I get that I should prioritize my Mangle rules such that I match as much as possible as early as possible, to avoid having to make comparisons that result in no action (I think that is what you're saying?). That once I have matched and performed an action, I (typically) stop processing more rules.

ANYWAY, I might just need to stare at this longer to absorb it. But as a contract programmer that works in several languages, this seems counter-intuitive to me, like handing every element in an array twice when once would have done. And again, that might improve clarity and ease debugging, but it won't make it faster. Also again, though, I'm acknowledging I could be looking at this wrong. It sure wouldn't be the first time.
 
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Re: "Optimal Mangle" from "RouterOS by Example" performance?

Wed May 02, 2018 5:08 pm

Comment #6 is spot on. I use this methodology, what I call 2-step QoS, on a fairly involved tree queue for all egress traffic. I only have to deep inspect the first packet of a new connection, and then rely on the fast conntrack table to apply packet marks for enforcement.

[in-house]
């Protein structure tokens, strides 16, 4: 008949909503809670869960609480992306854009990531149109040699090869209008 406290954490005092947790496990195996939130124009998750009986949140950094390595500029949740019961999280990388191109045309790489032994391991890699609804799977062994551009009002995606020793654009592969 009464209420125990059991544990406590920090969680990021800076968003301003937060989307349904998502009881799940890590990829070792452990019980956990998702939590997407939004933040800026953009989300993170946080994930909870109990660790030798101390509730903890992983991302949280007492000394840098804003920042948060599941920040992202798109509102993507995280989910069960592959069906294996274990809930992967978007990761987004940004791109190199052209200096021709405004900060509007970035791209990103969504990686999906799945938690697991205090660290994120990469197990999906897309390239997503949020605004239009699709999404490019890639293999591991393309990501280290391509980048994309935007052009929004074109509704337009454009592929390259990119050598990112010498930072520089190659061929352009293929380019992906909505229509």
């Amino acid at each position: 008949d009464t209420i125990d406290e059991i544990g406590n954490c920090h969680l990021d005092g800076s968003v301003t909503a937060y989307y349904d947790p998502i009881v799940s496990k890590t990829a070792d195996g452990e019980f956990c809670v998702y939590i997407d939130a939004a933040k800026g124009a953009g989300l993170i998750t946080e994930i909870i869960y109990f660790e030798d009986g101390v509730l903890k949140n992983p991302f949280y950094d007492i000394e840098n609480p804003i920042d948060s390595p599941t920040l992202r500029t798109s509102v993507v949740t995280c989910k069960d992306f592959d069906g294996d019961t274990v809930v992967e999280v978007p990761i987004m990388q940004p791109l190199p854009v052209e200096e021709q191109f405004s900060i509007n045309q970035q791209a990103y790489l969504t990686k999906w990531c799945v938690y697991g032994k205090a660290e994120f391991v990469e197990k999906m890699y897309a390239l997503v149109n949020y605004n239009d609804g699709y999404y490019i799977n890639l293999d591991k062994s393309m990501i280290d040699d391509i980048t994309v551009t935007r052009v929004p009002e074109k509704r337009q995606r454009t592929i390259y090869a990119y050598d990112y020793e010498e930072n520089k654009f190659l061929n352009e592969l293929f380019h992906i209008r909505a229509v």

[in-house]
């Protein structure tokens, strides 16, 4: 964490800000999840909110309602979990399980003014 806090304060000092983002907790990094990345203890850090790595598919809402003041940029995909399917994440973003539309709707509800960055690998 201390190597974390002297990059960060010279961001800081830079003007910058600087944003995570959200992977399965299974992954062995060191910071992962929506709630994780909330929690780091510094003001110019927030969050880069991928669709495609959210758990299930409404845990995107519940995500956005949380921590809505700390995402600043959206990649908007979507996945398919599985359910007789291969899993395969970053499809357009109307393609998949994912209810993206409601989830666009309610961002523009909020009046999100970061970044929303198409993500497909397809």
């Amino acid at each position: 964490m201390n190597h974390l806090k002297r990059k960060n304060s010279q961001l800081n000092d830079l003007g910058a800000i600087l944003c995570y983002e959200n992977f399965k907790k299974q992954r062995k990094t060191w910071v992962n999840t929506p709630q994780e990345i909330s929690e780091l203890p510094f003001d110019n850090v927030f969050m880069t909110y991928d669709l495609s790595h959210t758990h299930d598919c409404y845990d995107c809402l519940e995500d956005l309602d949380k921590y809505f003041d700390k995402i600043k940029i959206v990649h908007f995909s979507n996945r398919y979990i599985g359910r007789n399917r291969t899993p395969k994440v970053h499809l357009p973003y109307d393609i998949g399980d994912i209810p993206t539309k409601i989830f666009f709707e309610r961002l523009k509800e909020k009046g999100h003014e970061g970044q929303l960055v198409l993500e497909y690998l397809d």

Using this method I can even get 100M+ throughput on the WAN side of a hAP ac with its single-core MIPS CPU.

I have now moved my routing into the ARM quad-core hAP ac2, for additional thoughput (faster CPU, and not using the wireless which consumes considerable CPU time), and now under full egress load of 160M the CPU runs around 20-30%.

There's enough extra CPU time available now that I run The Dude for fun.

Sent from my Pixel XL using Tapatalk

 
cgallery
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Re:

Wed May 02, 2018 5:31 pm

Comment #6 is spot on. I use this methodology, what I call 2-step QoS, on a fairly involved tree queue for all egress traffic. I only have to deep inspect the first packet of a new connection, and then rely on the fast conntrack table to apply packet marks for enforcement.